3rd Quarter 2020 Key Takeaways
Despite some choppiness in September, the S&P 500 Index rose 8.9% in the quarter and has recovered all its losses for the year. Without the FANMAG stocks (Facebook, Amazon, Netflix, Microsoft, Apple, and Google/Alphabet), the S&P 500 would still be losing 3.6% for the year. The FANMAG stocks were up 42.5% by themselves and brought the total average for the S&P 500 index to +4.1%
These few mega-large-cap growth names dominate the market. Most every growth mutual fund will own them, or risk being left behind. You already own these popular names through our recommended funds. The widely accepted strategy of diversification means you also own some value-based mutual funds, and these funds may have disappointing returns in comparison. That is the price of using a risk reduction technique called diversification.
The U.S. mega-cap growth effect has driven the relative returns of U.S. versus foreign stocks this year. Developed international stocks gained 6.0% this quarter which is almost three percentage points behind U.S. stocks, though emerging-market stocks outperformed U.S. stocks with a return of 10.2% for the quarter. Both groups still trail U.S. stocks year-to-date.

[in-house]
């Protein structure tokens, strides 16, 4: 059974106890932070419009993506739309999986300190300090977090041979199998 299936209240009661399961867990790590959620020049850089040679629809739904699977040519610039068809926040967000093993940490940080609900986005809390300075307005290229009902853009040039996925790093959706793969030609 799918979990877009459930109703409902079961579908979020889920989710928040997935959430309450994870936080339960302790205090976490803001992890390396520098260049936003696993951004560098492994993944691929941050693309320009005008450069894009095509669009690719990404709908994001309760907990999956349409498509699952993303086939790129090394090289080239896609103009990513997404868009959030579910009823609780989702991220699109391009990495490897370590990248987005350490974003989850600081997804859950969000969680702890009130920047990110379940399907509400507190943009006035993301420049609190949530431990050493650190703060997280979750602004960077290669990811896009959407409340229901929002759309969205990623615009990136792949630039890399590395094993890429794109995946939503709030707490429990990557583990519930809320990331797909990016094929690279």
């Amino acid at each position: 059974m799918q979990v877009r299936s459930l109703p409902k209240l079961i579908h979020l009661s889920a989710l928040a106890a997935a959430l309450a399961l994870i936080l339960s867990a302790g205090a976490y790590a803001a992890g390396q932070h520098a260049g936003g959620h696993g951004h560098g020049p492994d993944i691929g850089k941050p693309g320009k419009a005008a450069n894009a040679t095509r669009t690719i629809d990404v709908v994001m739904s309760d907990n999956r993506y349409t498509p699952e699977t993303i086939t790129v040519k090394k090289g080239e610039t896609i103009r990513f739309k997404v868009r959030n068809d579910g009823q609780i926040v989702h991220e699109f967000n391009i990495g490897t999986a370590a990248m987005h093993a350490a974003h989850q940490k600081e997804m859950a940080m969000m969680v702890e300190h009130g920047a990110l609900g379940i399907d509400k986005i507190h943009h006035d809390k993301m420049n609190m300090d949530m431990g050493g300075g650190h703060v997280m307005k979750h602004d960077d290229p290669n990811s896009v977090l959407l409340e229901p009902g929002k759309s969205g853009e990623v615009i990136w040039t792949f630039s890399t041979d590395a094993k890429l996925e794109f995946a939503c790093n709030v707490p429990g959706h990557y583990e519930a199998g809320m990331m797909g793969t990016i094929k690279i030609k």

Bond markets were calm throughout the summer, thanks in large part to the Federal Reserve’s extremely accommodative monetary policy. With Treasury yields unchanged, core investment-grade bonds gained 0.6% in price during the third quarter. Bonds are typically utilized to lower portfolio risk, but the super safe U.S. Treasury Bonds currently have a meager rate of 7/10 of 1% for ten years.
Going into the final quarter of 2020, multiple crosscurrents and uncertainties are presenting both investment opportunities and risks.
There are reasons to be cautiously optimistic: An economic recovery is underway. A vaccine is likely in 2021. Monetary policy is extremely supportive. And U.S. stocks are cheap relative to bonds.
There are also reasons for caution: Election uncertainty could cause financial market volatility. A disputed result or ballot-counting delays could mean greater volatility than usual. The pandemic remains a significant societal, economic, and financial market risk. U.S. stocks are expensive relative to history. And there is always the potential for a geopolitical or other unknown shock.